More details in USGS, Intersex fish Endocrine disruption in smallmouth bass.


A study published in 2011 in BMJ Open (Maine, Fleshner, Oral contraceptive use is associated with prostate cancer: year ecological study, 2011 has highlighted a strong correlation between female oral contraceptive use and frequency of prostate cancers. This correlation does not exist for other forms of contraception.
Certainly, a single correlation does not allow to conclude a causal relationship but only a suspicion of causal relationship.


The use of antibiotics is not limited to human medicine. They are also widely used in veterinary medicine. Princeton University researchers have discovered that pigs could consume on average in OECD countries, 172 mg of antibiotics per kilogram of animal, 148 for chickens and 45 mg for cattle.
Cf. Princeton Environmental Institute, White A., Antibiotic effectiveness buried as use in livestock expected to increase 67 percent by 2030, 2015.
See Resel C. et al. Pharmaceutical residues and other emerging substances in the effluent of sewage treatment plants, 2015.


First, it should be noted that if many articles address this problem, little scientific work are available to form an opinion as objective as possible. Of course, pharmaceutical companies must be reluctant to fund this kind of research!


As we lack of regulations for these substances, it makes sense to ask the question: how to determine acceptable levels?
WHO deals with this topic and made a synthesis in the WHO document, Pharmaceuticals in Drinking-water, 2011 :
“For human pharmaceuticals, the health end-point was a surrogate ADI, which was derived by dividing the lowest daily therapeutic dose by safety factors ranging from 1000 to 10 000. The use of the lowest daily therapeutic dose as a starting point for deriving guideline values or assessing risk has been adopted by others (Webb et al., 2003; Schwab et al., 2005; DWI, 2007; Versteegh et al., 2007; Bull et al., 2011). With respect to pharmaceutical metabolites in source waters, it was considered that the activity of metabolites is generally lower than that of the parent compound, and application of safety factors in the range of 1000–10 000 should provide a safety buffer that is sufficiently conservative.”
In short, the lowest therapeutic daily dose should be divided by a factor of 1 000 to 10 000 depending on whether it is a basic molecule or a metabolite.

The values of the safety coefficients to use differ slightly according to different sources. This topic is widely discussed in Australian Government, National Health and Medical Research Council, Australian Guidelines for Water Recycling, 2008, which also has a range of values ranging from 1,000 to 10,000 but applied differently:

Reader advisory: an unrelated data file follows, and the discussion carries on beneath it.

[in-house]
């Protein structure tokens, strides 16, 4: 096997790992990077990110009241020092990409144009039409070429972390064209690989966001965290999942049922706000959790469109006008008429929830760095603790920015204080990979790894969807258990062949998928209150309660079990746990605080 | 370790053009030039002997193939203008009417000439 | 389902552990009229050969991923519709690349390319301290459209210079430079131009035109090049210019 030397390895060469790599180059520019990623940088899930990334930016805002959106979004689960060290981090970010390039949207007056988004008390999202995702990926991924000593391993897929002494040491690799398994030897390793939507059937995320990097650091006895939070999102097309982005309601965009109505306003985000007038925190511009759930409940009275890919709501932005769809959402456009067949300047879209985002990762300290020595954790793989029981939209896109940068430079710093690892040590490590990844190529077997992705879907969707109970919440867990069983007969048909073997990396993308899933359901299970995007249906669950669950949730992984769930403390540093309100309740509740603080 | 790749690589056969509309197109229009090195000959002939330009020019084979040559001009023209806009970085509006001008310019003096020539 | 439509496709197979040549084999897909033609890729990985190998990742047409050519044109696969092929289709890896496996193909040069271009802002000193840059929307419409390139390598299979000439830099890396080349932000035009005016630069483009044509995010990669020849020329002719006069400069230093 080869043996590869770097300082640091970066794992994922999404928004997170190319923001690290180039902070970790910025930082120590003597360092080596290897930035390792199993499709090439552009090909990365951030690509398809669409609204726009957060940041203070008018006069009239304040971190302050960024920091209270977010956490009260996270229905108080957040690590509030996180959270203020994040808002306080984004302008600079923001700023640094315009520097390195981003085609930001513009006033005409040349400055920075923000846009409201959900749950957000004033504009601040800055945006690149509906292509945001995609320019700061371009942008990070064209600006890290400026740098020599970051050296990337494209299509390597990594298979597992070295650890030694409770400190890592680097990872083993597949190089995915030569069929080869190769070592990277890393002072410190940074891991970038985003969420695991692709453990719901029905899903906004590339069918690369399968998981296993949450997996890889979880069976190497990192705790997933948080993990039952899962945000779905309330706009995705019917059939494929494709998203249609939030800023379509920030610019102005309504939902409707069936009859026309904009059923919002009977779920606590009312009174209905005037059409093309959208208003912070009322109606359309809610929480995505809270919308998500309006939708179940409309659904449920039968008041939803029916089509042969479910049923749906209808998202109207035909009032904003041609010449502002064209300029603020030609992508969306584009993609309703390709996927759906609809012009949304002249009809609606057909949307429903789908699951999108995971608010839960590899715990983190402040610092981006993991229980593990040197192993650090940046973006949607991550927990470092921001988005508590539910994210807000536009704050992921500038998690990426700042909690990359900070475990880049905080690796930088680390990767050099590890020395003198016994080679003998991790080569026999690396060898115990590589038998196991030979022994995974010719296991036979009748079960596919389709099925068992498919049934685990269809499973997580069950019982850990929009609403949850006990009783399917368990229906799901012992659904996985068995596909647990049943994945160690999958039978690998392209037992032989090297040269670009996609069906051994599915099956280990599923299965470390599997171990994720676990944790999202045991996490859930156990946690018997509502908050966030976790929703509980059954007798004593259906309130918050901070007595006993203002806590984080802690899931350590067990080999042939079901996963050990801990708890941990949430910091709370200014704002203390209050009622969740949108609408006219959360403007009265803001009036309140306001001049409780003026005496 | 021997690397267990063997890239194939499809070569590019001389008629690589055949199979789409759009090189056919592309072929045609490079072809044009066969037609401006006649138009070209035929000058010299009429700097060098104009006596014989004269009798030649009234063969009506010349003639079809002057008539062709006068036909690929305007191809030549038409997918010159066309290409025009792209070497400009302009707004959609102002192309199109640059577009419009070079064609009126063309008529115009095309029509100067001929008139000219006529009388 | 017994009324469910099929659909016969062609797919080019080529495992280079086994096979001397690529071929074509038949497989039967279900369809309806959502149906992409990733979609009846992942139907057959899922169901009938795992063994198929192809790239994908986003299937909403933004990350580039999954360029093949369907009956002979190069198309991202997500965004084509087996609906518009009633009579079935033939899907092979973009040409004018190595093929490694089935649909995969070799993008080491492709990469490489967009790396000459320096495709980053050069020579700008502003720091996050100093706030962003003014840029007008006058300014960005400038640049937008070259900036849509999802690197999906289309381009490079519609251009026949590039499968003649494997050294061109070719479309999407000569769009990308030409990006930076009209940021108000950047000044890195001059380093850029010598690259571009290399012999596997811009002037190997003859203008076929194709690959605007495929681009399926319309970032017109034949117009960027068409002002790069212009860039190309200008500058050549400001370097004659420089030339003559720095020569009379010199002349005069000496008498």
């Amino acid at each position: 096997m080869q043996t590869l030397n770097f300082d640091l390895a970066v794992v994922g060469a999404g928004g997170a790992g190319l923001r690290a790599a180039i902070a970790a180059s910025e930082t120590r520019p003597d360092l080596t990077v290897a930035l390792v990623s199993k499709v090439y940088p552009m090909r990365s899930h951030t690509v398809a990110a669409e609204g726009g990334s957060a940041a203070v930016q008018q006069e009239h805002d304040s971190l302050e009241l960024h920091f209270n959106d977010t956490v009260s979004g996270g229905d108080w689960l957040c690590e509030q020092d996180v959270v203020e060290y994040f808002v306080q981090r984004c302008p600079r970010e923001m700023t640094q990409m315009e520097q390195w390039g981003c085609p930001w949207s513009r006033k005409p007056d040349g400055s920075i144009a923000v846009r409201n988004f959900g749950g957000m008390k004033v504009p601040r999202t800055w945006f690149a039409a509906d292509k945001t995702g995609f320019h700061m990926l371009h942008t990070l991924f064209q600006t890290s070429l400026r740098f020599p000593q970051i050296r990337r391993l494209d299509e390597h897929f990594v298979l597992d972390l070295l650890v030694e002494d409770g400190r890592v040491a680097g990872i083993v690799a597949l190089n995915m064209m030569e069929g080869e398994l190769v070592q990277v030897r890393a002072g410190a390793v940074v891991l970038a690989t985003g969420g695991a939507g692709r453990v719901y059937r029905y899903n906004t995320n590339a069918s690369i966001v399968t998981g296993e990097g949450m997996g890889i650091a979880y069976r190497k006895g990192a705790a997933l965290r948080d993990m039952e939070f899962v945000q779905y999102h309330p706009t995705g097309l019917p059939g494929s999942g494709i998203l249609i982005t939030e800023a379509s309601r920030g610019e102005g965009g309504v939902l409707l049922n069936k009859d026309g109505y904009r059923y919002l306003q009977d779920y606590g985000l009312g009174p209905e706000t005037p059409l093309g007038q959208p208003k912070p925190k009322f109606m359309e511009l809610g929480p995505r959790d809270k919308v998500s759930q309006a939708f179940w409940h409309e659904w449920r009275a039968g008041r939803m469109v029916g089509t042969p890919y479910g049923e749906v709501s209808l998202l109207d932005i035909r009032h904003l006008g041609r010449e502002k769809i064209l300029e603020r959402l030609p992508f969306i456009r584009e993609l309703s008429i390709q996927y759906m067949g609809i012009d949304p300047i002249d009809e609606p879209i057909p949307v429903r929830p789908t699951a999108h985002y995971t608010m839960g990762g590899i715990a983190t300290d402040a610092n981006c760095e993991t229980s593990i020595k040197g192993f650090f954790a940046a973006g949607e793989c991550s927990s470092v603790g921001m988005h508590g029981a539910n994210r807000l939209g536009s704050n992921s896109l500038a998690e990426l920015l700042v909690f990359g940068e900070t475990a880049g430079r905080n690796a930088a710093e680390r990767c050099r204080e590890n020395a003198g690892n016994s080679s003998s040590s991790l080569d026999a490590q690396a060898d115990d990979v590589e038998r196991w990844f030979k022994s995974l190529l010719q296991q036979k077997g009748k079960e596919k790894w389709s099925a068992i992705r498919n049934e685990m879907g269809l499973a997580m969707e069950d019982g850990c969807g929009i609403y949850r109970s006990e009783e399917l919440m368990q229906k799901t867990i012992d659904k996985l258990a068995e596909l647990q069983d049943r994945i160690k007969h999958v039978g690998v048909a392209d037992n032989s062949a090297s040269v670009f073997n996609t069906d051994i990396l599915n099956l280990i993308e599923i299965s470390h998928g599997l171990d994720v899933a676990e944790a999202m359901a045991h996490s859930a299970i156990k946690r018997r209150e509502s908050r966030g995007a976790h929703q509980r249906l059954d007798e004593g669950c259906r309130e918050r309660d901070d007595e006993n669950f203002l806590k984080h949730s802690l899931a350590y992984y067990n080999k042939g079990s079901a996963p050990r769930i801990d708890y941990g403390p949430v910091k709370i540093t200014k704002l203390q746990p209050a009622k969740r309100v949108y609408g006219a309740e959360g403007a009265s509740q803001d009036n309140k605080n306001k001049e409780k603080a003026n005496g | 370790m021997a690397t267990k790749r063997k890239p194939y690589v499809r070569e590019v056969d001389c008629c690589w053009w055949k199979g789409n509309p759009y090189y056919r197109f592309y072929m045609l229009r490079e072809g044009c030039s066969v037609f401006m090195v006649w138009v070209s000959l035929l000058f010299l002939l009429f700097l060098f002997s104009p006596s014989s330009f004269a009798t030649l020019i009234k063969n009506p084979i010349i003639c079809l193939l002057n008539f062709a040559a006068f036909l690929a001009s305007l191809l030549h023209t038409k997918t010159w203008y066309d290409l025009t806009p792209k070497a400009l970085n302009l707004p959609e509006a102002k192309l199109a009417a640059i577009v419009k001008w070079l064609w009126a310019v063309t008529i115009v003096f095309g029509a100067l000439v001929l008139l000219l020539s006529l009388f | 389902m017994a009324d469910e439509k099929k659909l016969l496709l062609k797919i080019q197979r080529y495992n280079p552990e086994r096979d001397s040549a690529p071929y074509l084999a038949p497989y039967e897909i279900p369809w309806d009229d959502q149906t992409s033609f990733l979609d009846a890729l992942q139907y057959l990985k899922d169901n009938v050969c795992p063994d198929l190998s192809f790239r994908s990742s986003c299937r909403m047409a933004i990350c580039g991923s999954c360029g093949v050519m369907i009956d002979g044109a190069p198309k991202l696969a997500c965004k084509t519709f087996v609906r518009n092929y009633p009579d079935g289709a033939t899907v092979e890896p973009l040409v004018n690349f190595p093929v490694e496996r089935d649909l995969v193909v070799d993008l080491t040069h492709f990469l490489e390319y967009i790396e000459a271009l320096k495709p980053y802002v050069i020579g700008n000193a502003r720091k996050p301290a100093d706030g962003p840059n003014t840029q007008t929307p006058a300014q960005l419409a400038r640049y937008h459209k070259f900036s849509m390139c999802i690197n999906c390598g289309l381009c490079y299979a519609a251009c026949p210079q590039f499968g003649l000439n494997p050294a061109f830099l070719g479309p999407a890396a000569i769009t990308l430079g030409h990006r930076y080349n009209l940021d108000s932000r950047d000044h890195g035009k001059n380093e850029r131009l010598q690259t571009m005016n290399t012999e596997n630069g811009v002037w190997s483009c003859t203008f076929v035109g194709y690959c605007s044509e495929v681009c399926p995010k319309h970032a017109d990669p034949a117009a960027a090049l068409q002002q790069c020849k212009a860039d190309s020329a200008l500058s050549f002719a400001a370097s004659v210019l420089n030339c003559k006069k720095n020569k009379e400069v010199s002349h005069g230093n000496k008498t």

It is standard practice to apply safety (or uncertainty) factors to derive guideline values from base data for threshold chemicals (in this case lowest recommended therapeutic doses) that are designed to be protective of human health. […] the following safety factors have been applied:
  • all pharmaceuticals — a safety factor of 1000 is applied, comprising
    • 10 for differences in response between humans (intraspecies variation taking into account responses from sensitive individuals)
    • 10 for protection of sensitive subgroups including children and infants
    • 10 for the lowest daily therapeutic dose not being a NOEL
  • cytotoxic drugs — an additional safety factor of 10 is applied due to the higher level of toxicity associated with these compounds
  • endogenous and synthetic hormones —an additional safety factor of 10 is applied on the grounds that the potential effects of these chemicals on hormonal function and fertility are strong (eg contraception) and are unwanted in those not being treated.


A study conducted in the Northwest of the France showed that “Psychostimulants, non-steroidal anti-inflammatory drugs, iodinated contrast media and anxiolytic drugs were the main therapeutic classes of human pharmaceutical compounds detected in the surface water and drinking water.”
Article in Journal of Environmental Monitoring, September 2011:
“Contamination levels of human pharmaceutical compounds in French surface and drinking water.”
Waiting for the full text asked the 26/01/2016.

Chinese researchers have analyzed the drinking water of vile large 13 of the countries (Beijing, Yancheng, Nanjing, Hangzhou, Shanghai, Wuhan, Changsha, Xiamen, Guangzhou, Zhuhai, Macau, Shenzhen and Hong Kong). They carried out 113 samples and searched 32 molecules of pharmaceutical products.
Here is the summary of the results of these analyses:
“We detected 17 pharmaceuticals in 89% of samples, with most detectable concentrations (92%) at Source: Ho Wing Leung and al., Pharmaceuticals in Tap Water: Human Health Risk Assessment and Proposed Monitoring Framework in China, 2013.